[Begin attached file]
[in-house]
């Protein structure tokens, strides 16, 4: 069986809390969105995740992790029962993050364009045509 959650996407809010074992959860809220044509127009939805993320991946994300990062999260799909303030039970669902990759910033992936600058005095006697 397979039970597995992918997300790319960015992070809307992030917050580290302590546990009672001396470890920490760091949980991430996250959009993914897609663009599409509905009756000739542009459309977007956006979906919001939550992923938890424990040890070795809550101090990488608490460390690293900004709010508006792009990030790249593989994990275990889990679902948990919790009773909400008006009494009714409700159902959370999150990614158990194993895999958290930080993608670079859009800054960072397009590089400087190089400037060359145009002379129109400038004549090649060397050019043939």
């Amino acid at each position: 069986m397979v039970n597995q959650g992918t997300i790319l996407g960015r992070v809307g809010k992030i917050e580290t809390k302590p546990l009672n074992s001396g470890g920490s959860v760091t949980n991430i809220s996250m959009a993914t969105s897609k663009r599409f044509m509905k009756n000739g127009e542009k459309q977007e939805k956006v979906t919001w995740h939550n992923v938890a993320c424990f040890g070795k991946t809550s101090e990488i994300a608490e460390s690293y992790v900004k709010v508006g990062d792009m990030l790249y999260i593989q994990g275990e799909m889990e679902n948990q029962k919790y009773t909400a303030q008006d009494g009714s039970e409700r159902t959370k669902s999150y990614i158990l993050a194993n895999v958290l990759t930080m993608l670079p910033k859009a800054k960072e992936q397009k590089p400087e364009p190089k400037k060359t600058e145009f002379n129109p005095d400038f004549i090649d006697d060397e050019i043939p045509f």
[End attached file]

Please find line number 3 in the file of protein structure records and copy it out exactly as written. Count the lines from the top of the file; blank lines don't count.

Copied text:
């Amino acid at each position: 069986m397979v039970n597995q959650g992918t997300i790319l996407g960015r992070v809307g809010k992030i917050e580290t809390k302590p546990l009672n074992s001396g470890g920490s959860v760091t949980n991430i809220s996250m959009a993914t969105s897609k663009r599409f044509m509905k009756n000739g127009e542009k459309q977007e939805k956006v979906t919001w995740h939550n992923v938890a993320c424990f040890g070795k991946t809550s101090e990488i994300a608490e460390s690293y992790v900004k709010v508006g990062d792009m990030l790249y999260i593989q994990g275990e799909m889990e679902n948990q029962k919790y009773t909400a303030q008006d009494g009714s039970e409700r159902t959370k669902s999150y990614i158990l993050a194993n895999v958290l990759t930080m993608l670079p910033k859009a800054k960072e992936q397009k590089p400087e364009p190089k400037k060359t600058e145009f002379n129109p005095d400038f004549i090649d006697d060397e050019i043939p045509f």